And now we have "'Tis, " the story of Frank's American journey from impoverished immigrant to brilliant teacher and raconteur. Frank lands in New York at age nineteen, in the company of a priest he meets on the boat. He gets a job at the Biltmore Hotel, where he immediately encounters the vivid hierarchies of this "classless country," and then is drafted into the army and is sent to Germany to train dogs and type reports. It is Frank's incomparable voice--his uncanny humor and his astonishing ear for dialogue--that renders these experiences spellbinding.
When Frank returns to America in 1953, he works on the docks, always resisting what everyone tells him, that men and women who have dreamed and toiled for years to get to America should "stick to their own kind" once they arrive. Somehow, Frank knows that he should be getting an education, and though he left school at fourteen, he talks his way into New York University. There, he falls in love with the quintessential Yankee, long-legged and blonde, and tries to live his dream. But it is not until he starts to teach--and to write--that Frank finds his place in the world. The same vulnerable but invincible spirit that captured the hearts of readers in "Angela's Ashes" comes of age.
As Malcolm Jones said in his "Newsweek" review of "Angela's Ashes, " "It is only the best storyteller who can so beguile his readers that he leaves them wanting more when he is done...and McCourt proves himself one of the very best." Frank McCourt's "'Tis" is one of the most eagerly awaited books of our time, and it is a masterpiece....Continua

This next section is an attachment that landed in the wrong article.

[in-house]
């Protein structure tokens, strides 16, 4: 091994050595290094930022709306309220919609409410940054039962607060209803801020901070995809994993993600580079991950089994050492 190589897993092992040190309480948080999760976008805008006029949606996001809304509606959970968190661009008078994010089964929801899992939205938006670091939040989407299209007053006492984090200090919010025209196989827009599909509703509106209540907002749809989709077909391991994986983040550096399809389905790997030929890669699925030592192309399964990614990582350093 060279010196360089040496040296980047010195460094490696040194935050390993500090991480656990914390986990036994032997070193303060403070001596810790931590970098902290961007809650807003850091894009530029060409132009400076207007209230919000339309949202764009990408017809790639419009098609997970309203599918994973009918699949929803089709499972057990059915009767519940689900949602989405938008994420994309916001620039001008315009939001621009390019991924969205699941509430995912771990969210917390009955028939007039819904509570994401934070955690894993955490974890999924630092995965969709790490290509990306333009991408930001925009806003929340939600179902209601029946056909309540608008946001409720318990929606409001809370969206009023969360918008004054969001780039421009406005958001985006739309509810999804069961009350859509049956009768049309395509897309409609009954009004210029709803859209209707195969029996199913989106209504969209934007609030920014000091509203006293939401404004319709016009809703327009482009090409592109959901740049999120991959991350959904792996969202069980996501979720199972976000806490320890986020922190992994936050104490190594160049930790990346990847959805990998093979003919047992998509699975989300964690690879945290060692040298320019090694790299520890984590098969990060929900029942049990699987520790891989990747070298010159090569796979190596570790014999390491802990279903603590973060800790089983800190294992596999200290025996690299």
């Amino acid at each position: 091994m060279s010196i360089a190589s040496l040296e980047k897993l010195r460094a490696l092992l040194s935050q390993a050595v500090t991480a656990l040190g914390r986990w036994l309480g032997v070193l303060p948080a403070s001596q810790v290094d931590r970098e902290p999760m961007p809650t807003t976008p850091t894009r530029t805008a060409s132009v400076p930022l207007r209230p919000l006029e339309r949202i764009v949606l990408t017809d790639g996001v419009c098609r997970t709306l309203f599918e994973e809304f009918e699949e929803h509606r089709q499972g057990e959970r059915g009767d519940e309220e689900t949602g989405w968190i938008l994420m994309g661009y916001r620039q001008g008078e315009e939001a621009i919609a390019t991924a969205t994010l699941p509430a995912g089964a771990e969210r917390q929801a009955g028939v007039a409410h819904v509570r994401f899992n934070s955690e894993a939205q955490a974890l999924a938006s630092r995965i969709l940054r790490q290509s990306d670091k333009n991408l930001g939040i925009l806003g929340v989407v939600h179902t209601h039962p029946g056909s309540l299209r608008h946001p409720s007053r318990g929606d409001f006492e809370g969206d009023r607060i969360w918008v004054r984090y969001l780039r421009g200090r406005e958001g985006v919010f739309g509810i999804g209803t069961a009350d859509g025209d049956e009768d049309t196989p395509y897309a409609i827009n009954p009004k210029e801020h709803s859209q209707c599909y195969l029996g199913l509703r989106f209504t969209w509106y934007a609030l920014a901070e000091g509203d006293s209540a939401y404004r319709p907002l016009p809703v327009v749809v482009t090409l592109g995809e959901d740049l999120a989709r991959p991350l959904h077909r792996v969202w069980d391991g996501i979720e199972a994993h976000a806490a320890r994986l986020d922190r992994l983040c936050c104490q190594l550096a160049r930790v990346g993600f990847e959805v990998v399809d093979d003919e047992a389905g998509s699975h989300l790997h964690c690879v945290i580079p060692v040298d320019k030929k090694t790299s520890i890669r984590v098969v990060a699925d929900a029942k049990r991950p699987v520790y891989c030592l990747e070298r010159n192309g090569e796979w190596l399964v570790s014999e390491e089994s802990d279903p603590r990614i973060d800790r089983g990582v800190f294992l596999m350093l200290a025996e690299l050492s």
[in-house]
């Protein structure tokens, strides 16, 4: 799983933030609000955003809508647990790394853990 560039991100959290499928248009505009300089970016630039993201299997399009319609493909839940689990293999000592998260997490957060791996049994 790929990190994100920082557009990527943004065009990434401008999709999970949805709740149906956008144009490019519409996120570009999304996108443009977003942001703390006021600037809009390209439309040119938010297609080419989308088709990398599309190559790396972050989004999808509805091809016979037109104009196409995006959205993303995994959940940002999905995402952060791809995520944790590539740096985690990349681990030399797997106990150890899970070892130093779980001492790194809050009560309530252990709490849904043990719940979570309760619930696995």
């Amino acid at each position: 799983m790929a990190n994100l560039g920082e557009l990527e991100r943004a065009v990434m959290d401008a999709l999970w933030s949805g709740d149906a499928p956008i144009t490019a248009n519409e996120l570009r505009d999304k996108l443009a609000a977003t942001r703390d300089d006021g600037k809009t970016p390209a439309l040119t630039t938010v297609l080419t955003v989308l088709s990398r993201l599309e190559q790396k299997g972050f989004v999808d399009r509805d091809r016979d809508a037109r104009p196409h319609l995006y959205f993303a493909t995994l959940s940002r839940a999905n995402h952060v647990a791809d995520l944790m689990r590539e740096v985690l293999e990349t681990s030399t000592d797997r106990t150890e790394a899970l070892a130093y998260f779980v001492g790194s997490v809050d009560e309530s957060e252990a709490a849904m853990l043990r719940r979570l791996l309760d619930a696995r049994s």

I read "Teacher Man" first and followed it with "Angela's Ashes" and " 'Tis". " 'Tis" was the best for me and now I feel compelled to re-read "Teacher Man" with a new understanding of Frank's earlier life. I will be buying "Angela's Ashes" for Xmas presents this year....Continua
When the ignorance is gone, one has two choices -- let the emotions die, or save them for the best. The latter was what Frank McCourt chose. Never say never when you're still alive.
It is an immigration story. After suffering from a "miserable Irish Catholic childhood" detailed in his first memoir -- Angela's Ashes, the first 23 chapters of 'Tis saw him continue his wandering in America & Germany, having zero ideas what destiny was going to bring him.
With the help of the GI Bill, he went straight to university and went on to become the only English teacher in NY without a high school education (and won the teacher of the year in 1976).
The whole book was a big complaint to the harsh reality. For certain there are always someone yelling out "don't whine" and "this guy is just another crybaby", but to me, it does more good than harm to cry when there's something real to cry about. This late bloomer deserves his wild success.
Major topics include education, history, sex, relationship with parents; a diverse spectrum of crazy lunatics can also be found.
All in all, it's a fine book with tons of jokes and wits -- "Think for yourself" is the book's central message. It's not a crime after all....Continua